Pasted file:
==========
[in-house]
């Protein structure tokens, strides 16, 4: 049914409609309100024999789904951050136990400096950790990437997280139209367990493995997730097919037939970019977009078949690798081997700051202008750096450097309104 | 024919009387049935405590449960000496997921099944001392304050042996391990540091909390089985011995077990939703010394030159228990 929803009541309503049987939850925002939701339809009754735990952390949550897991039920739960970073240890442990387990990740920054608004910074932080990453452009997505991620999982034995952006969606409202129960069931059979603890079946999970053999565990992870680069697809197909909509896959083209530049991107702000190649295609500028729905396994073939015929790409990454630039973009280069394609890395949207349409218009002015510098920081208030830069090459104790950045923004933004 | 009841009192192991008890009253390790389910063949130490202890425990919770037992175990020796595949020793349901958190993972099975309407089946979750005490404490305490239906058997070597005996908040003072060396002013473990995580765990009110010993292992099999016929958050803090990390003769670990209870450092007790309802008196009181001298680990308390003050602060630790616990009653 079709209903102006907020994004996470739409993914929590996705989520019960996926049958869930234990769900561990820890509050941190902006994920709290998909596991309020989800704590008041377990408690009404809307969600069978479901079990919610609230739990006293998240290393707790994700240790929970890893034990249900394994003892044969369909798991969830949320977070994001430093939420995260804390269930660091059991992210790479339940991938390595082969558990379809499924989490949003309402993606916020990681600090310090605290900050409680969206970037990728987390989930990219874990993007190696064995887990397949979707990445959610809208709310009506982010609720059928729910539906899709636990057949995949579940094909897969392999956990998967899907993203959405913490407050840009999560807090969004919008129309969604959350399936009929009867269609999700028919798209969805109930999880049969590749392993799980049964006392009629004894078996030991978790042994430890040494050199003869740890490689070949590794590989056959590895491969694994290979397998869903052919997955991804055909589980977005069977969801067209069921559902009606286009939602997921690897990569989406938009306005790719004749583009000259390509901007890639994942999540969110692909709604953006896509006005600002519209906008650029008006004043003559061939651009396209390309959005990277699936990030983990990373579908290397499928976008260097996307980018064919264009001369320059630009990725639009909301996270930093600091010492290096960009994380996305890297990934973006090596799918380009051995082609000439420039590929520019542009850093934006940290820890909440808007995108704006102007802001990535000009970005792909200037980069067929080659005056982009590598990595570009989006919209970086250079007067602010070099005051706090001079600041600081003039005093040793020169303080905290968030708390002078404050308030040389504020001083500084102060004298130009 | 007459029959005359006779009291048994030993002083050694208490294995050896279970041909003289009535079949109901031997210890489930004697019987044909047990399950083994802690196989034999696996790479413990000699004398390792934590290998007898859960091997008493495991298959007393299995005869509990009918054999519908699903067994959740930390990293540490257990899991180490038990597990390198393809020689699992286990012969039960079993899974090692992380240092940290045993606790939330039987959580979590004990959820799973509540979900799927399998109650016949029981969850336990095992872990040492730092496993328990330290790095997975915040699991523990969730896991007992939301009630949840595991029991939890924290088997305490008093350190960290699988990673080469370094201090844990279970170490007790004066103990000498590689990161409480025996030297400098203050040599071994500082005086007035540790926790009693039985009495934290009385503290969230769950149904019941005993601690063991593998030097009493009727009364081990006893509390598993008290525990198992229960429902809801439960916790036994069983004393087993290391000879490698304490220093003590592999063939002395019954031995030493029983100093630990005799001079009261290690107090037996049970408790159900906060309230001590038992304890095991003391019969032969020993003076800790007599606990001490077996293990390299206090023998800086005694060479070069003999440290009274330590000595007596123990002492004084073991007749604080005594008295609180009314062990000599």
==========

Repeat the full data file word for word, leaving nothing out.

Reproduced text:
[in-house]
């Protein structure tokens, strides 16, 4: 049914409609309100024999789904951050136990400096950790990437997280139209367990493995997730097919037939970019977009078949690798081997700051202008750096450097309104 | 024919009387049935405590449960000496997921099944001392304050042996391990540091909390089985011995077990939703010394030159228990 929803009541309503049987939850925002939701339809009754735990952390949550897991039920739960970073240890442990387990990740920054608004910074932080990453452009997505991620999982034995952006969606409202129960069931059979603890079946999970053999565990992870680069697809197909909509896959083209530049991107702000190649295609500028729905396994073939015929790409990454630039973009280069394609890395949207349409218009002015510098920081208030830069090459104790950045923004933004 | 009841009192192991008890009253390790389910063949130490202890425990919770037992175990020796595949020793349901958190993972099975309407089946979750005490404490305490239906058997070597005996908040003072060396002013473990995580765990009110010993292992099999016929958050803090990390003769670990209870450092007790309802008196009181001298680990308390003050602060630790616990009653 079709209903102006907020994004996470739409993914929590996705989520019960996926049958869930234990769900561990820890509050941190902006994920709290998909596991309020989800704590008041377990408690009404809307969600069978479901079990919610609230739990006293998240290393707790994700240790929970890893034990249900394994003892044969369909798991969830949320977070994001430093939420995260804390269930660091059991992210790479339940991938390595082969558990379809499924989490949003309402993606916020990681600090310090605290900050409680969206970037990728987390989930990219874990993007190696064995887990397949979707990445959610809208709310009506982010609720059928729910539906899709636990057949995949579940094909897969392999956990998967899907993203959405913490407050840009999560807090969004919008129309969604959350399936009929009867269609999700028919798209969805109930999880049969590749392993799980049964006392009629004894078996030991978790042994430890040494050199003869740890490689070949590794590989056959590895491969694994290979397998869903052919997955991804055909589980977005069977969801067209069921559902009606286009939602997921690897990569989406938009306005790719004749583009000259390509901007890639994942999540969110692909709604953006896509006005600002519209906008650029008006004043003559061939651009396209390309959005990277699936990030983990990373579908290397499928976008260097996307980018064919264009001369320059630009990725639009909301996270930093600091010492290096960009994380996305890297990934973006090596799918380009051995082609000439420039590929520019542009850093934006940290820890909440808007995108704006102007802001990535000009970005792909200037980069067929080659005056982009590598990595570009989006919209970086250079007067602010070099005051706090001079600041600081003039005093040793020169303080905290968030708390002078404050308030040389504020001083500084102060004298130009 | 007459029959005359006779009291048994030993002083050694208490294995050896279970041909003289009535079949109901031997210890489930004697019987044909047990399950083994802690196989034999696996790479413990000699004398390792934590290998007898859960091997008493495991298959007393299995005869509990009918054999519908699903067994959740930390990293540490257990899991180490038990597990390198393809020689699992286990012969039960079993899974090692992380240092940290045993606790939330039987959580979590004990959820799973509540979900799927399998109650016949029981969850336990095992872990040492730092496993328990330290790095997975915040699991523990969730896991007992939301009630949840595991029991939890924290088997305490008093350190960290699988990673080469370094201090844990279970170490007790004066103990000498590689990161409480025996030297400098203050040599071994500082005086007035540790926790009693039985009495934290009385503290969230769950149904019941005993601690063991593998030097009493009727009364081990006893509390598993008290525990198992229960429902809801439960916790036994069983004393087993290391000879490698304490220093003590592999063939002395019954031995030493029983100093630990005799001079009261290690107090037996049970408790159900906060309230001590038992304890095991003391019969032969020993003076800790007599606990001490077996293990390299206090023998800086005694060479070069003999440290009274330590000595007596123990002492004084073991007749604080005594008295609180009314062990000599």